The Arts Without Mystery. By Denis Donoghue. Little, Brown, 151 pages, $15.95.
August 14, 1984        

The title of Denis Donoghue’s new book may be misunderstood, at least on this side of the Atlantic. Popularizations and “made simple” books are an American tradition, from “Poor Richard’s Almanac” to “Nuclear Physics in Ten Easy Lessons.” In a democratic culture, difficulty is suspect (and more to the point, in a capitalist economy, difficulty is unmarketable). So the American reader may assume, gratefully, that Donoghue intends to explain the contemporary arts, to dispel their intimidating aura of complexity and inaccessibility. To an American, “without mystery” sounds reassuringly like “straight from the shoulder” or “in plain language.”

This is not at all what Donoghue, an eminent Irish literary critic (recently transplanted to a prestigious chair at New York University) delivering the BBC’s annual Reith Lectures to an English audience, had in mind. “The Arts Without Mystery” comes from a different tradition: it is a lively, genial, erudite anti-modernist polemic. Donoghue’s complaint is that “society is guilty of presumption; it presumes to know what reality is, and that it can be fully represented in plain sense and ordinary language without admitting mystery.” Contemporary society, and in particular contemporary criticism, has tamed the arts, gradually deprived them of their prophetic and subversive possibilities. There’s no place in modern life for the mystical or the unpredictable; the arts have been institutionalized and are now managed by a cultural bureaucracy of scholars, critics, patrons, businessmen, and publicists. “We murder to dissect,” protested an earlier antimodernist; according to Donoghue, we vulgarize to administer.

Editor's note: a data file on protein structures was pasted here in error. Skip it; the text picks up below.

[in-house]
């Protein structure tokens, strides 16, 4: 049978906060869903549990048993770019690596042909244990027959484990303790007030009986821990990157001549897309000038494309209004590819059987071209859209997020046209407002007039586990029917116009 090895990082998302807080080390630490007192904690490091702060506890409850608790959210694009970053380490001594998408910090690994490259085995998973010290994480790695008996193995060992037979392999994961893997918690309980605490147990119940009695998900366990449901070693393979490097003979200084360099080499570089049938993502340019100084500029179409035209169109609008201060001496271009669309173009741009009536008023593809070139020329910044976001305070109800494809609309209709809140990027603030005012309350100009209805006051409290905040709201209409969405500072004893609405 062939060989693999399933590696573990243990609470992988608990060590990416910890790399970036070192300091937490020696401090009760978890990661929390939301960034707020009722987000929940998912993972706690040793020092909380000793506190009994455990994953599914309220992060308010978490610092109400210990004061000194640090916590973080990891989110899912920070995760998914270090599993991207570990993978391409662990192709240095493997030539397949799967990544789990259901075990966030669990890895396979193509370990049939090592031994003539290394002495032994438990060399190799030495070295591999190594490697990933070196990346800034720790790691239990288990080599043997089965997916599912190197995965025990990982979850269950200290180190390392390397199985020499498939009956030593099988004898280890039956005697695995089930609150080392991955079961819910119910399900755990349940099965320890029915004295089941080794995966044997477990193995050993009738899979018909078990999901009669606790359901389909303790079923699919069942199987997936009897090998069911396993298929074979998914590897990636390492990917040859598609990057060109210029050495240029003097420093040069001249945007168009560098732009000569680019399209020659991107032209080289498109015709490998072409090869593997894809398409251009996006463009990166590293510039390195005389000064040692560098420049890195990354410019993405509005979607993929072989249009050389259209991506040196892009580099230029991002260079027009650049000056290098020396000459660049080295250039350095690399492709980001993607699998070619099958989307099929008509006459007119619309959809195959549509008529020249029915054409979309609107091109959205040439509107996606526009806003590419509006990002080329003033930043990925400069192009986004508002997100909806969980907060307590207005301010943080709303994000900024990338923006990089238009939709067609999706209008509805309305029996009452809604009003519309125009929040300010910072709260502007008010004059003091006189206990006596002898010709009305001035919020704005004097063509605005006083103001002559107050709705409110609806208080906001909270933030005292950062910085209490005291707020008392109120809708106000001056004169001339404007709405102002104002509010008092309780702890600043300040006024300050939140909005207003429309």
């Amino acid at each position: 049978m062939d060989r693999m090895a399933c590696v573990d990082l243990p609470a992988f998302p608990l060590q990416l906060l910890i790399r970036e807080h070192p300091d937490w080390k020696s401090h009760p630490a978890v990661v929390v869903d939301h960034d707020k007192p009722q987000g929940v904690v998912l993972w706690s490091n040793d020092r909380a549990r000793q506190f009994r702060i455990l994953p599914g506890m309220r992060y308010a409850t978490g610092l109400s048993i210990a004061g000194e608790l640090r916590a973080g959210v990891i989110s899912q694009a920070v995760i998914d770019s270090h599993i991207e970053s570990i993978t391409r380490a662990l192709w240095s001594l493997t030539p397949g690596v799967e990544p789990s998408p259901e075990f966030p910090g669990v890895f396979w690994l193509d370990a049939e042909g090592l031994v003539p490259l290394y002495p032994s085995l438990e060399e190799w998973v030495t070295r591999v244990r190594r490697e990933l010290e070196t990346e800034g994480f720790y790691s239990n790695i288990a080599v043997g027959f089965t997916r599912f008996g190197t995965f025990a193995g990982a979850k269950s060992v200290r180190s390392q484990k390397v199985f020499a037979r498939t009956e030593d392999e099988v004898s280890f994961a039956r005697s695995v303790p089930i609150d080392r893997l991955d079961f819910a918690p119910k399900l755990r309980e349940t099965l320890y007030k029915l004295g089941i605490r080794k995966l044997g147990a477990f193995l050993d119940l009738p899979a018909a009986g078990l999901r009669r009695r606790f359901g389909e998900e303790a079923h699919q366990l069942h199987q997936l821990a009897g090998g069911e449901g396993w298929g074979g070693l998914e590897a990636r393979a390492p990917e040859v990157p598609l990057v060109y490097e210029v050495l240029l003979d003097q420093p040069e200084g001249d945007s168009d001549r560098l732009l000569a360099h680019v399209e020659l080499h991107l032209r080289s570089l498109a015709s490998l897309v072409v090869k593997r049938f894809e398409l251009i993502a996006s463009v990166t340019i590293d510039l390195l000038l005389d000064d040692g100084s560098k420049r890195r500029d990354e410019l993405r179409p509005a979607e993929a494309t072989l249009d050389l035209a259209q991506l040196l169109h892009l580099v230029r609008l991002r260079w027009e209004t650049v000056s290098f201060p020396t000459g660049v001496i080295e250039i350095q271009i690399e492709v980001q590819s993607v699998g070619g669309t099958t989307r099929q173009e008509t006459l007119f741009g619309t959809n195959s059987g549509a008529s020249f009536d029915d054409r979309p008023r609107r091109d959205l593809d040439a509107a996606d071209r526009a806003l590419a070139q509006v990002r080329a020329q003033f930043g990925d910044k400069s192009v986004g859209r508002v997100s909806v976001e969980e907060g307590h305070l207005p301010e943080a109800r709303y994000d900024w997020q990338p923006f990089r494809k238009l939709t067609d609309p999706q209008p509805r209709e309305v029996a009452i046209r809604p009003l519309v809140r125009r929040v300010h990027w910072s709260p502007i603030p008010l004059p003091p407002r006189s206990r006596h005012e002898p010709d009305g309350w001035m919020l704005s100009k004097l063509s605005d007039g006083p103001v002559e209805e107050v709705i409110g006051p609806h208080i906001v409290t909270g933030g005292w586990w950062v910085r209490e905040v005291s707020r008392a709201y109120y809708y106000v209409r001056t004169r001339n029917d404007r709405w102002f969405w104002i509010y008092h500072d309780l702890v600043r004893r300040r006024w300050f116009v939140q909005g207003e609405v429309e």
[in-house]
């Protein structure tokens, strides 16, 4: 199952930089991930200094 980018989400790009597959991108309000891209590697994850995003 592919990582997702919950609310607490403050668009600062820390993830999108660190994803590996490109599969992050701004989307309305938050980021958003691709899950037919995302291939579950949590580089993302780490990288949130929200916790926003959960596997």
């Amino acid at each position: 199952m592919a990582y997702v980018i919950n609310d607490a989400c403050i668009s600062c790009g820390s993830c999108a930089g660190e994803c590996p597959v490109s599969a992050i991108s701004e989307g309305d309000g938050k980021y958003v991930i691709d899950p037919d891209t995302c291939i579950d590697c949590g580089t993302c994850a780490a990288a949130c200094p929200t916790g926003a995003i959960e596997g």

The techniques of modern management are various: the blockbuster phenomenon and the star system, with their accompanying publicity machines; the centralization of public patron age; the recruitment of artists into universities. Donoghue is most interested in, and most interesting on, the ideological uses of criticism. “If you wanted to neutralize the arts and remove their mystery,” he writes, “the best strategy would be to reduce them to psychology and politics.” So he glances at Marxist, psychoanalytic, and structuralist approaches, all of which allegedly adopt this strategy in one form or another. Marxism sees works of art as instrumental — destined, whatever their creator’s intention, to serve as a weapon for one side or another in an ineluctable class conflict. Psychoanalytic criticism displaces attention from the work to the artist, interpreting art as “the artist’s way of dealing with compulsions which he treated otherwise when he was a child.” Structuralism dispenses with art and artist alike, displacing our attention to “language itself, which is then studied as an impersonal system, a system that doesn’t need a person to work it”; the individual work of literature is “a mere function of a [corrupted] language, corrupted be cause it has been used in the exercise of power and on behalf of an ideology.” What these approaches have in common, Donoghue claims, and what makes them unsatisfactory, is their conception of interpretation as unmasking and their corresponding assumption that criticism is a means to power, political or therapeutic. Donoghue wants to argue that, by being open to mystery, art can be oppositional without being ideological.